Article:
Akita


"Honored in their native land as a national treasure, Akitas are the largest of the 3 Japanese breeds belonging to the Spitz family of dogs. At one time only nobility were allowed to own these dogs. They were used to hunt large game like wild boar and deer and are a rugged, athletic breed. They stand 28" at the shoulder and can weigh 80 lbs. or more. These dogs need firm training and lots of exercise" (http://www.abcpets.com/dogsnew.html#A).

"...protective, courageous, and independent..

"..known as the Great Japanese Dog in Asia and Europe...

"Coat: Thick, dense undercoat and straight, harsh outer coat standing off the body... brush weekly; during bi-annual shedding brush daily.

"Activity level: Low to moderate.

"Akitas often behave more like cats than stereotypical dogs. "They reflect and understand your moods... They are quiet, dignified, majestic like a cat"...

"Akitas also move like big cats, with premeditated precision... because the Japanese, with their rice paper walls, had to have dogs that were very aware of what they were doing...

"Living with an Akita: More likely to know exactly where you are than to follow you everywhere demanding attention, the Akita's quiet nature and low exercise needs suit it to apartment life. Akitas need exercise but won't exercise on their own, so daily walks promote good health.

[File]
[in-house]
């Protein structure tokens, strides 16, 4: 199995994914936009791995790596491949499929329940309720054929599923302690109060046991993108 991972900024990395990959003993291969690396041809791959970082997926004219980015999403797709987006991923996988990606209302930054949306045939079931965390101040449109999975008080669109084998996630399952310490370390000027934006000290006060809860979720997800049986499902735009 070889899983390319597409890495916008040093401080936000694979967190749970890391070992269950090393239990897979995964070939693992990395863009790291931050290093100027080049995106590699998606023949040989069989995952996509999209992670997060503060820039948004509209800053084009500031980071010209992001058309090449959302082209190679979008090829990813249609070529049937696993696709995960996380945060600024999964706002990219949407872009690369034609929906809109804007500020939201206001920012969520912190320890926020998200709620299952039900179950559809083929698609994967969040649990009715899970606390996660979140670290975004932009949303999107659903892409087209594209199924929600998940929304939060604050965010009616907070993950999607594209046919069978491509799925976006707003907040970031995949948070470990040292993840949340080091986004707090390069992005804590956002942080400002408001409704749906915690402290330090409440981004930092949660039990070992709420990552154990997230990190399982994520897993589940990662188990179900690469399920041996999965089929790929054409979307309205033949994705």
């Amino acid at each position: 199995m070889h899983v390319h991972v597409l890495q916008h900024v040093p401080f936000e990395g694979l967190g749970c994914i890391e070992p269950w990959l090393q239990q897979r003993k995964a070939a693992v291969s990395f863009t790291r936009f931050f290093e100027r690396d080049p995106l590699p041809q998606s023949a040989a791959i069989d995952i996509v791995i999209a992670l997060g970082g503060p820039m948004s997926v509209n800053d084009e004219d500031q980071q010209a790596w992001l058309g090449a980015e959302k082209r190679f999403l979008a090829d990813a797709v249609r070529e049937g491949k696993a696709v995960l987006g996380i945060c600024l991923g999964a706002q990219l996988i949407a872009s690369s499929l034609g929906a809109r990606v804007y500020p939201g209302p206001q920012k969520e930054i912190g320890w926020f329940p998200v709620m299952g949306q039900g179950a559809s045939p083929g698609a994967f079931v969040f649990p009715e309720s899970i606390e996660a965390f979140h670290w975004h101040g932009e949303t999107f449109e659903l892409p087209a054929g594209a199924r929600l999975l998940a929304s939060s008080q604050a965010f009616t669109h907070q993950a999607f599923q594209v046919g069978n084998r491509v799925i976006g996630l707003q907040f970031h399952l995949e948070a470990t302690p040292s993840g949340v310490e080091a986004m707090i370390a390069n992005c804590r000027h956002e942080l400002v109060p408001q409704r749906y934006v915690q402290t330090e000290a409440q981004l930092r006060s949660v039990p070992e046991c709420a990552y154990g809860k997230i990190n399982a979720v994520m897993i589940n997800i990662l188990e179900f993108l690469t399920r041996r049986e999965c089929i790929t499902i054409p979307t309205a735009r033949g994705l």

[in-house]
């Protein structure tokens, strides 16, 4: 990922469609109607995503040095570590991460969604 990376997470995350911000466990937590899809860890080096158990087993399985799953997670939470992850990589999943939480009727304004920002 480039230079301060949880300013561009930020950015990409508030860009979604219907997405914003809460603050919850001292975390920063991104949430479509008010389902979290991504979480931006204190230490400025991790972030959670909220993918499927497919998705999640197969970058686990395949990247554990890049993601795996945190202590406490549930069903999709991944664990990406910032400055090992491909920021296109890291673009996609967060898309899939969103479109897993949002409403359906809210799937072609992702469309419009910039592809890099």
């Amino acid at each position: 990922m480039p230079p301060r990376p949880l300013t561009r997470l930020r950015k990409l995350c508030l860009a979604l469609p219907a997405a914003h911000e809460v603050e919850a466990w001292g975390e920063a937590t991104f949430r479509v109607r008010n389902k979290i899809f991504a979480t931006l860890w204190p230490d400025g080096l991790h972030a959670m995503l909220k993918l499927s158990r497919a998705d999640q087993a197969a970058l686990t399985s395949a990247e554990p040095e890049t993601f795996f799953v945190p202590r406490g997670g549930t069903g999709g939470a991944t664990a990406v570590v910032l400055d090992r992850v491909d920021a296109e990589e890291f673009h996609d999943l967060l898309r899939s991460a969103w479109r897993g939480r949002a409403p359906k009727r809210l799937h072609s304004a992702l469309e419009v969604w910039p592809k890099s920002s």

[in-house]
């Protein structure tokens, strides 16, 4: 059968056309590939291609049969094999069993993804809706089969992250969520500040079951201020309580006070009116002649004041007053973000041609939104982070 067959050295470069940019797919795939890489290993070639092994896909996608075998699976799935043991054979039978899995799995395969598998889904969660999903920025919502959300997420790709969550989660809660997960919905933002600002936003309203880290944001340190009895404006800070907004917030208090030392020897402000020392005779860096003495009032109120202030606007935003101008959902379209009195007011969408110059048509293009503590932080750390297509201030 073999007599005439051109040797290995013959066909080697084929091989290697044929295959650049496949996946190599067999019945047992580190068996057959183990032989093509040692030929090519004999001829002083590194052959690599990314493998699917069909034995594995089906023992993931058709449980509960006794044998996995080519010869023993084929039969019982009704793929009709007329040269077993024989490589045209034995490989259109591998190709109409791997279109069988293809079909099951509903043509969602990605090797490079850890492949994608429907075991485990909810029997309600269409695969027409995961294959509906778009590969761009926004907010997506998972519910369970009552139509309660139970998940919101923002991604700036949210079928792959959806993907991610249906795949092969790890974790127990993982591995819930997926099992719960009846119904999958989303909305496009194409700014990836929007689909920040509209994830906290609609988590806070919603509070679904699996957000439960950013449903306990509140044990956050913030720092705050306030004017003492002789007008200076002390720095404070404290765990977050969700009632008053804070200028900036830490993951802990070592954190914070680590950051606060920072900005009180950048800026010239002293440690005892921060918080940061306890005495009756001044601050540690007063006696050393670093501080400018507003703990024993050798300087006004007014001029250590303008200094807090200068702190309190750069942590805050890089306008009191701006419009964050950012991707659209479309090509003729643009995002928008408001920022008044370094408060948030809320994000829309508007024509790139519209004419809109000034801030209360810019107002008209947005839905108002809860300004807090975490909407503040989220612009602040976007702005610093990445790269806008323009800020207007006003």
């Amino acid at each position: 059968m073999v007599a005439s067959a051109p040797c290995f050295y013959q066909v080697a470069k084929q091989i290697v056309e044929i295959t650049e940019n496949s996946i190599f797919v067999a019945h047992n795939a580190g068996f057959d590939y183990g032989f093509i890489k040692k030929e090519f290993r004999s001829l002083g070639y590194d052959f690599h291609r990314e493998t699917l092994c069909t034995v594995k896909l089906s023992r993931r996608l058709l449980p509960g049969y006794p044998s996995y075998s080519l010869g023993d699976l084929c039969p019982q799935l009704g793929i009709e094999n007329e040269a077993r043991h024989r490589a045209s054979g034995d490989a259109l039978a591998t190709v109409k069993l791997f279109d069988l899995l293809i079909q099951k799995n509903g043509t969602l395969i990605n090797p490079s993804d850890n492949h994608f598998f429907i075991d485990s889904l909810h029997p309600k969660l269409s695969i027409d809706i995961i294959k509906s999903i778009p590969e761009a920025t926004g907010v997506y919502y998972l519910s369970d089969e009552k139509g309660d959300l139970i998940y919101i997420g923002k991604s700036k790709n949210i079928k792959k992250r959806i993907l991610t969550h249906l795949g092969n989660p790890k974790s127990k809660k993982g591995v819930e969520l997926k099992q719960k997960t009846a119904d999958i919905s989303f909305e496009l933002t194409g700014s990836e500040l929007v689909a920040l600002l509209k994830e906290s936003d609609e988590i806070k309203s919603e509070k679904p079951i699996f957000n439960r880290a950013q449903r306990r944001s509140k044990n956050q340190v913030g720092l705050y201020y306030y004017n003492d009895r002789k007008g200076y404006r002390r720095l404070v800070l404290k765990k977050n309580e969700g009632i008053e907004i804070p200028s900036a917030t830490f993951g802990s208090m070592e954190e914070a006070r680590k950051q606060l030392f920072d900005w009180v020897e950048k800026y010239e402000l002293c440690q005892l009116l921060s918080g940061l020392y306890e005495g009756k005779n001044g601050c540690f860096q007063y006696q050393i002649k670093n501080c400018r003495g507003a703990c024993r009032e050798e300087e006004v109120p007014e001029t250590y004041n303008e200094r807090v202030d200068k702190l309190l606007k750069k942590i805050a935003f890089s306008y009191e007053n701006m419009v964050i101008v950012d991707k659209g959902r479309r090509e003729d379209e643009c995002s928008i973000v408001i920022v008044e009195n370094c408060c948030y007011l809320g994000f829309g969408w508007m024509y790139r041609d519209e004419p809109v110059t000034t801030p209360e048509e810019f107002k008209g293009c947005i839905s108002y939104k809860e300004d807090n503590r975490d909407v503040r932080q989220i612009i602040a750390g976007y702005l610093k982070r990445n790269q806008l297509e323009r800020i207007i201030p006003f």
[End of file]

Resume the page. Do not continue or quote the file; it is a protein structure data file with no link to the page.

"Although Akitas rarely bark.. they vocalize often with a characteristic "woo-wooing" and love to carry things in their mouths...

"Bouyet says, "They will gently take your hand or wrist in their mouths to lead you to the leash or the cookie cupboard"...

"This is not a breed to take to the local dog park for ball throwing. They don't act like pack animals, and most of them are happy to be the only dog in the house...

"Bred to hunt and dispatch prey on their own, Akitas may be difficult to train. "This is not a breed for everyone," Wright says. "Untrained and under-socialized, they can be bad news. They need close supervision and no expectations that they will grow up to be a dog that can always mingle perfectly with other dogs or always do exactly what you say the moment you command it... They will work their hearts out for you if they see the relevance and a good paycheck and the activity is something that interests them, but as a rule, they hate repetition" (Adamson, Eve. "Japan's National Treasure." Dog Fancy, Nov. 2003, 46-51).


Links/Pictures:

Akita Club of America
Akita Rescue Society of America
Akita Inu


Colby Glass, MLIS